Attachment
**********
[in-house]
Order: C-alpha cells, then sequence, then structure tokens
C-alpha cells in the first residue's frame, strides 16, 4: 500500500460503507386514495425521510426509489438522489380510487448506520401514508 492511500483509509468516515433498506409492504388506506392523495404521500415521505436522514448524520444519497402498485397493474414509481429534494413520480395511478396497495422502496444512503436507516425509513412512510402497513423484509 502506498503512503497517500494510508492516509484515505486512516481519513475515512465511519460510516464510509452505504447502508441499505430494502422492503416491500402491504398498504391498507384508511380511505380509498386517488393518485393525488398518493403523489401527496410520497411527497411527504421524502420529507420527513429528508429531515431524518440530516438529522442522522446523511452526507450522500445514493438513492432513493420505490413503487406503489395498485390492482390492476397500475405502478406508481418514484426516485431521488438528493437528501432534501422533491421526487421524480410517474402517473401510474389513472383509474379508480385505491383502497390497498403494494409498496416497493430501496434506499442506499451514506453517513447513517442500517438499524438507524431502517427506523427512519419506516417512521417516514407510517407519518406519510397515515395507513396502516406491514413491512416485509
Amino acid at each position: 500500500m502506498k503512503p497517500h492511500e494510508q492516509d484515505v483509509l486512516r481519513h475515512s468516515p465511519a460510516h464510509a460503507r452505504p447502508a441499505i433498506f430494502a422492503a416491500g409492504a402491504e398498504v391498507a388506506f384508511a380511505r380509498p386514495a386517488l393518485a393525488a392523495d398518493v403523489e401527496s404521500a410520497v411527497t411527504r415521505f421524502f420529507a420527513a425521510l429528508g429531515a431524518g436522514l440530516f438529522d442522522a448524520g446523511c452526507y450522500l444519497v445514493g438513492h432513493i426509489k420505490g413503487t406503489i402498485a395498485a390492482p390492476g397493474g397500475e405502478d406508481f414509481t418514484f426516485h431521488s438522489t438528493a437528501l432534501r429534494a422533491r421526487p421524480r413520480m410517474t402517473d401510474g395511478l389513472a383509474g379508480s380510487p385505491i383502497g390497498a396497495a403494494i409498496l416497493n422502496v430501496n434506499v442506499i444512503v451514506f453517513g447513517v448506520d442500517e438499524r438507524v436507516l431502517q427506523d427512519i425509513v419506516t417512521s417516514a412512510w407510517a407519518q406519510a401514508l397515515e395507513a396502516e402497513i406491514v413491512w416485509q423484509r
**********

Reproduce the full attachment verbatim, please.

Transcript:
[in-house]
Order: C-alpha cells, then sequence, then structure tokens
C-alpha cells in the first residue's frame, strides 16, 4: 500500500460503507386514495425521510426509489438522489380510487448506520401514508 492511500483509509468516515433498506409492504388506506392523495404521500415521505436522514448524520444519497402498485397493474414509481429534494413520480395511478396497495422502496444512503436507516425509513412512510402497513423484509 502506498503512503497517500494510508492516509484515505486512516481519513475515512465511519460510516464510509452505504447502508441499505430494502422492503416491500402491504398498504391498507384508511380511505380509498386517488393518485393525488398518493403523489401527496410520497411527497411527504421524502420529507420527513429528508429531515431524518440530516438529522442522522446523511452526507450522500445514493438513492432513493420505490413503487406503489395498485390492482390492476397500475405502478406508481418514484426516485431521488438528493437528501432534501422533491421526487421524480410517474402517473401510474389513472383509474379508480385505491383502497390497498403494494409498496416497493430501496434506499442506499451514506453517513447513517442500517438499524438507524431502517427506523427512519419506516417512521417516514407510517407519518406519510397515515395507513396502516406491514413491512416485509
Amino acid at each position: 500500500m502506498k503512503p497517500h492511500e494510508q492516509d484515505v483509509l486512516r481519513h475515512s468516515p465511519a460510516h464510509a460503507r452505504p447502508a441499505i433498506f430494502a422492503a416491500g409492504a402491504e398498504v391498507a388506506f384508511a380511505r380509498p386514495a386517488l393518485a393525488a392523495d398518493v403523489e401527496s404521500a410520497v411527497t411527504r415521505f421524502f420529507a420527513a425521510l429528508g429531515a431524518g436522514l440530516f438529522d442522522a448524520g446523511c452526507y450522500l444519497v445514493g438513492h432513493i426509489k420505490g413503487t406503489i402498485a395498485a390492482p390492476g397493474g397500475e405502478d406508481f414509481t418514484f426516485h431521488s438522489t438528493a437528501l432534501r429534494a422533491r421526487p421524480r413520480m410517474t402517473d401510474g395511478l389513472a383509474g379508480s380510487p385505491i383502497g390497498a396497495a403494494i409498496l416497493n422502496v430501496n434506499v442506499i444512503v451514506f453517513g447513517v448506520d442500517e438499524r438507524v436507516l431502517q427506523d427512519i425509513v419506516t417512521s417516514a412512510w407510517a407519518q406519510a401514508l397515515e395507513a396502516e402497513i406491514v413491512w416485509q423484509r